It will soon be said of Uncle Billy Mel
ton that he can strike mineral wherever
he strikes his pick. After making the
very promising strike in the Finley, on
which work is suspended pending the
putting in of a whim, he crossed over
to the other side of the river to do as
sessment work on the Emma. The first
days work uncovered a splendid looking
vein of copper and lead ore, on >yhich
assays have not yet been made,
A review of the state papers just now
would convince the most skeptical that
woman suffrage 1ms not yet eliminated
the rottenness from state politics. Each
county seems to be possessed of from one
to a half dozen ‘ gangs. - ’
The state of Illinois is out twenty
thousand dol a sr; Luetgert is out of jail
on bonds: Mrs. Luetgert is out of sight,
if not out of the world, and the jury is
out of a job, is about as near as we can
figure out the result of the Chicago
Elmer Wiley is making a splendid can
vass in his county campaign. The record
of the past two years in the sheriff’s
office is ample and good enough argu
ment to cause the tax-payers of Gunnison
county to flock to his support. His vote
will be much larger than two years ago.
At last an English railroad advertises
the putting on of a new great train that
“is furnished with American vestibule
connections and couplings of the most
recent form.” It is a painful business
for Mr. Bull to give up an idea that is
English to adopt one that is foreign, but
he sometimes does. —Salt Lake Tribune.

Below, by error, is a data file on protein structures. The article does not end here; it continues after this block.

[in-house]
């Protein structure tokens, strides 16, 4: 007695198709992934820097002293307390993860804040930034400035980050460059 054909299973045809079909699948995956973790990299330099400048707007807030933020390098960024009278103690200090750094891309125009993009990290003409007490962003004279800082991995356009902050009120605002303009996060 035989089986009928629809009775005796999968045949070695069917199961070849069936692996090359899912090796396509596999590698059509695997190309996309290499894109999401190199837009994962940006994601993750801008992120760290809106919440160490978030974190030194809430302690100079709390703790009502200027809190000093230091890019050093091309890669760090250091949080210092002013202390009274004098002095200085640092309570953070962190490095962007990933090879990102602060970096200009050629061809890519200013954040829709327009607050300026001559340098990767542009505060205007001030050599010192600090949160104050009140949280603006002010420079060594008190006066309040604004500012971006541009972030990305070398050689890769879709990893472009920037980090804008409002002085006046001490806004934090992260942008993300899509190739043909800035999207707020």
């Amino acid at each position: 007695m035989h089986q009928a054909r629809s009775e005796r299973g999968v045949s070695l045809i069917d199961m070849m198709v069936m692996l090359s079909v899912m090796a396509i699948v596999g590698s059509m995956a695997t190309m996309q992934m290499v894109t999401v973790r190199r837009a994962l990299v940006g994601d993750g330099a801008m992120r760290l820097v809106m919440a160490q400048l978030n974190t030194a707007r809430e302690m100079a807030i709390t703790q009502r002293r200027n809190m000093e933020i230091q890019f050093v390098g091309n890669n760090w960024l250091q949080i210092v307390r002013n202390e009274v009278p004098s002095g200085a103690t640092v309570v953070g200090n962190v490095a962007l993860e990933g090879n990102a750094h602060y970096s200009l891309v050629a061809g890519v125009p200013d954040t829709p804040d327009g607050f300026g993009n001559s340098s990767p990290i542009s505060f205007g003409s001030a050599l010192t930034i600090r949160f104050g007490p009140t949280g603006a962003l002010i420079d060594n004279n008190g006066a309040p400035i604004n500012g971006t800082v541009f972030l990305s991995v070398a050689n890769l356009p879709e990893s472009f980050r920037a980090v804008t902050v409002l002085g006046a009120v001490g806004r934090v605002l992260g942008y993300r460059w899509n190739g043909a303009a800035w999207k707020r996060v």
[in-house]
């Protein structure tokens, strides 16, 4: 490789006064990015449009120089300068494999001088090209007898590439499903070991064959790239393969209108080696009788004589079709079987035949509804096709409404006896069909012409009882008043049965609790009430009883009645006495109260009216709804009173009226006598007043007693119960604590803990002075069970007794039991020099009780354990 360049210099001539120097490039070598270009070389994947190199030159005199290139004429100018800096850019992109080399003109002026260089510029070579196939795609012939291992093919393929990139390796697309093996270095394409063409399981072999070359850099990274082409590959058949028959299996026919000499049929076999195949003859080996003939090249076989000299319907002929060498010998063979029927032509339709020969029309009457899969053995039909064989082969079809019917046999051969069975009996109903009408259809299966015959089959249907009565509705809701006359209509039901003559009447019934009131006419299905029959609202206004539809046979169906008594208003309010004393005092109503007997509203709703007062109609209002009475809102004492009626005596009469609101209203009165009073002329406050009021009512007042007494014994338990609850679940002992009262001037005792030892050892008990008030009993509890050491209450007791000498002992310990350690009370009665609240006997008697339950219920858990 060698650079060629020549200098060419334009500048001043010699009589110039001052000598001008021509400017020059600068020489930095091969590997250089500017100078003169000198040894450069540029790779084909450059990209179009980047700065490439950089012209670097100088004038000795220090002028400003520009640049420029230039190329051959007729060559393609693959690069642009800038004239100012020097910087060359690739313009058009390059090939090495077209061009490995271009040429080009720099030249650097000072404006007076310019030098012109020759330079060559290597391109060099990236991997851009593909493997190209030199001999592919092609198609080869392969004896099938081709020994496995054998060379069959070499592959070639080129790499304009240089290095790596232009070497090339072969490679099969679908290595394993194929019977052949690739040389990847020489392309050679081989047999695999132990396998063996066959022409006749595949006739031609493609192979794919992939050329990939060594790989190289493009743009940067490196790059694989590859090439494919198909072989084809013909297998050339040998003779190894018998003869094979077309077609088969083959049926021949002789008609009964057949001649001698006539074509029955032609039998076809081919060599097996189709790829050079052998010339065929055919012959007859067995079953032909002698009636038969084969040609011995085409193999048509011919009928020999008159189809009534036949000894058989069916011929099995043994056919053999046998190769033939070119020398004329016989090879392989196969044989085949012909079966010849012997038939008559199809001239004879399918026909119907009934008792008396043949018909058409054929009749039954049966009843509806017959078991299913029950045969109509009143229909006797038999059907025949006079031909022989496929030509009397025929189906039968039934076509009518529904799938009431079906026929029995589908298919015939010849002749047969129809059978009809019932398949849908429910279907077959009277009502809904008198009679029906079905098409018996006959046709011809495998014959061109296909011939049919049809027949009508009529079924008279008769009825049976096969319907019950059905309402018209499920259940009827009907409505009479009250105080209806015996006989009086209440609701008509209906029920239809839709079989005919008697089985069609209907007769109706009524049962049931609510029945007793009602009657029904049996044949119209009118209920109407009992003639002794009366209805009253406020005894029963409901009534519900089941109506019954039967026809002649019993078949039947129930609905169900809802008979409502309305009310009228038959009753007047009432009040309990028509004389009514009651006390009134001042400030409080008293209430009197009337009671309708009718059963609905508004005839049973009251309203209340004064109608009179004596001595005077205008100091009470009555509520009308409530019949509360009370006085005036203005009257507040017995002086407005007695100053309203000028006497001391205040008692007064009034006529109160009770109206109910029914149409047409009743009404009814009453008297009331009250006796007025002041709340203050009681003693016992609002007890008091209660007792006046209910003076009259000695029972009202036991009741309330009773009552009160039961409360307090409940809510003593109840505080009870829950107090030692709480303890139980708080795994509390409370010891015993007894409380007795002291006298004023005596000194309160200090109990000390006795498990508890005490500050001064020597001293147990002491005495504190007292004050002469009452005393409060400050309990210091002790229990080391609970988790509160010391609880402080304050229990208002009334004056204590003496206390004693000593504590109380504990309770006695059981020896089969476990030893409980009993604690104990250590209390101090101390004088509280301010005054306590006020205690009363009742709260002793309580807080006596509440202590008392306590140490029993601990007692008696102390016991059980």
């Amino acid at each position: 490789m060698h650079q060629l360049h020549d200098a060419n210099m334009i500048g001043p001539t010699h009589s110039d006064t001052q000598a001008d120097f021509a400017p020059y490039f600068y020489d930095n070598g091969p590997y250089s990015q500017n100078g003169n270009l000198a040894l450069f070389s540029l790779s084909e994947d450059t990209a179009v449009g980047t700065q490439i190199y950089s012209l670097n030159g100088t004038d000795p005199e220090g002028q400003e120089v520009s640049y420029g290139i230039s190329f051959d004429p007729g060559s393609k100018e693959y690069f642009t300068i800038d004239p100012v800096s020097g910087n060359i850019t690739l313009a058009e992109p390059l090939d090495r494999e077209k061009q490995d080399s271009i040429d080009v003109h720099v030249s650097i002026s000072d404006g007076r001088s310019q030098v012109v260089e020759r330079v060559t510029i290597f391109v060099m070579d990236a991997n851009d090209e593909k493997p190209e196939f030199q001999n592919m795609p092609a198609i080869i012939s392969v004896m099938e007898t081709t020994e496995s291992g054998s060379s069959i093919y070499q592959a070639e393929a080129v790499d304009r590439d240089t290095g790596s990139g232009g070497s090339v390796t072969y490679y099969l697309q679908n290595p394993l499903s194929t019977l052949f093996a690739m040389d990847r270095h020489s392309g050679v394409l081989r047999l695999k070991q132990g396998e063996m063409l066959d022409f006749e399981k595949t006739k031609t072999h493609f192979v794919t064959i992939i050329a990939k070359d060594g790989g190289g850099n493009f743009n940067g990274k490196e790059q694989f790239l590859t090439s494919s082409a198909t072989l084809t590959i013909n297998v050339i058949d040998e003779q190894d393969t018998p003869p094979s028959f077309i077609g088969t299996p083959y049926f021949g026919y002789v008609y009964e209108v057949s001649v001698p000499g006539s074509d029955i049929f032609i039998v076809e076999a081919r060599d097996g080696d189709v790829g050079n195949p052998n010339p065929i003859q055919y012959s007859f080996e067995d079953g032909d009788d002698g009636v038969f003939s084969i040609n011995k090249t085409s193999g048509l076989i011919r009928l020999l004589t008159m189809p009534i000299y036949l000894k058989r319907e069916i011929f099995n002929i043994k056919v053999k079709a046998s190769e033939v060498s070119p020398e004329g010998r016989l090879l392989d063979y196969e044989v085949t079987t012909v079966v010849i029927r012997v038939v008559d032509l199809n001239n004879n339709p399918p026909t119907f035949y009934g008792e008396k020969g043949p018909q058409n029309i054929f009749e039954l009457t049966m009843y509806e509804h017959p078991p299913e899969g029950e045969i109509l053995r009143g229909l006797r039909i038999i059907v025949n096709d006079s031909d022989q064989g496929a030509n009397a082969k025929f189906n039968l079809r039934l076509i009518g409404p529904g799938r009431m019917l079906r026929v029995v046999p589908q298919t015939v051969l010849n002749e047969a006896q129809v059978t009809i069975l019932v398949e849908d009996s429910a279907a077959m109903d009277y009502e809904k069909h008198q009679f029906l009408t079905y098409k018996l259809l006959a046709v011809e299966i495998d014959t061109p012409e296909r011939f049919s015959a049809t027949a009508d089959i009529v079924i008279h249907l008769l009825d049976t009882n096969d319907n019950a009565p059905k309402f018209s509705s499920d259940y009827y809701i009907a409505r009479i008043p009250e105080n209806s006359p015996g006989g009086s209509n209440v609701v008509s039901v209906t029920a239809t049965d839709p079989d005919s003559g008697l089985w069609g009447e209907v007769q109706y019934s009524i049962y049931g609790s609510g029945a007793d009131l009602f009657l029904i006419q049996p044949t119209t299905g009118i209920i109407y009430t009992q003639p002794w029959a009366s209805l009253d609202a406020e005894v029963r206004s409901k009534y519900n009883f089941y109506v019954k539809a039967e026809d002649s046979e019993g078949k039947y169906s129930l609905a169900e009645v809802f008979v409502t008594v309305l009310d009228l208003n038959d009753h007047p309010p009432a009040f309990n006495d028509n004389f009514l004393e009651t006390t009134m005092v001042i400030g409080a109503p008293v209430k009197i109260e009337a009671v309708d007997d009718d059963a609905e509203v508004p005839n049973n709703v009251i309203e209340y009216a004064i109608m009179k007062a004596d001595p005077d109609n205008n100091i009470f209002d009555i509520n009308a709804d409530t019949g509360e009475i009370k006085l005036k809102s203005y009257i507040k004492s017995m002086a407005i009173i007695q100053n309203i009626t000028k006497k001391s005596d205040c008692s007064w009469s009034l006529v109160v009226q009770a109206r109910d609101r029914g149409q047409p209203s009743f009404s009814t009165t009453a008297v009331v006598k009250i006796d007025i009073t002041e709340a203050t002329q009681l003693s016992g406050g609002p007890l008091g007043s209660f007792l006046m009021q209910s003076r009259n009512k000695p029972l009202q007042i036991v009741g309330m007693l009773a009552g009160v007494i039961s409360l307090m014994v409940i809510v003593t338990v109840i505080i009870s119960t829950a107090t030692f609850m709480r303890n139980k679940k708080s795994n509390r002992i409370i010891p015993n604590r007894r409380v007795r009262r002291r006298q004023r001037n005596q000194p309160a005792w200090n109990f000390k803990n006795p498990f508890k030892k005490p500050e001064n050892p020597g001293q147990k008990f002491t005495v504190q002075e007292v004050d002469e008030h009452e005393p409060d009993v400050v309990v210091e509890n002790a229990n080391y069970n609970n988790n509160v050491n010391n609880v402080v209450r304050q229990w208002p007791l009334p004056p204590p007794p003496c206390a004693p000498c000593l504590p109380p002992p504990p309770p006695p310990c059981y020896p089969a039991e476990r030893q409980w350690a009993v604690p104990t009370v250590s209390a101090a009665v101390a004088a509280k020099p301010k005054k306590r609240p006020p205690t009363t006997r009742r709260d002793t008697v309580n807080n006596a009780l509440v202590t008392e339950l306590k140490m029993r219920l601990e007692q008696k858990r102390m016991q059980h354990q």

Mme. Die Debar asserts that for .six
years whue under the control of the
spirit of Mme Blavataky she wandered
whither the spirit might direct, in Chi
cago, Central America, South America
and India. The reincarnated being of
the lamented Blavatsky seems to choose
different climates with little distinction
as to local surroundings.
Leo XIII, Pope of Rome, is slowly but
surely dying. For nineteen years he has
been more powerful in shaping the po
litical history of the world than most of
its inherent or chosen rulers. Several
times his influence has prevented war
between nations, and his mediation guid
ed the destiny of empires. Yet, in the
evening of life’s day, at the ripe age of
four score and nine, his sun is setting, as
the sun of his native Italy might sink in
the blue western skies at the close of a
long summer’s day. Wrapped in a faith
that endows him with unmeasured ec
clesiastical power, in the presence of the
dark angel Leo XIII is but mortal after
Gunnison County Tickets.
Commissioner, A. Hartman.
Clerk, A. W. Grant
Treasurer, 8. L. Whipp.
Sheriff, Elmer Wiley.
Superintendent, Miss M. Williams.
Assessor, F. Mongmeyre.
Coroner, F. B. Pearson.
Surveyor, R. A. Skues.
Free Silver Republican-Democratic
Commisioner, E. A. McGreggor.
Clerk, John E. Brothers.
Treasurer, Smith L. Whipp.
Sheriff, Garwood H. Judd.
Superintendent, Mrs. M. A. Ball.
Assessor, Alex M. Thomas.
Coroner, Jerry O’Reagen.
Surveyor, James A. Dofflemyre.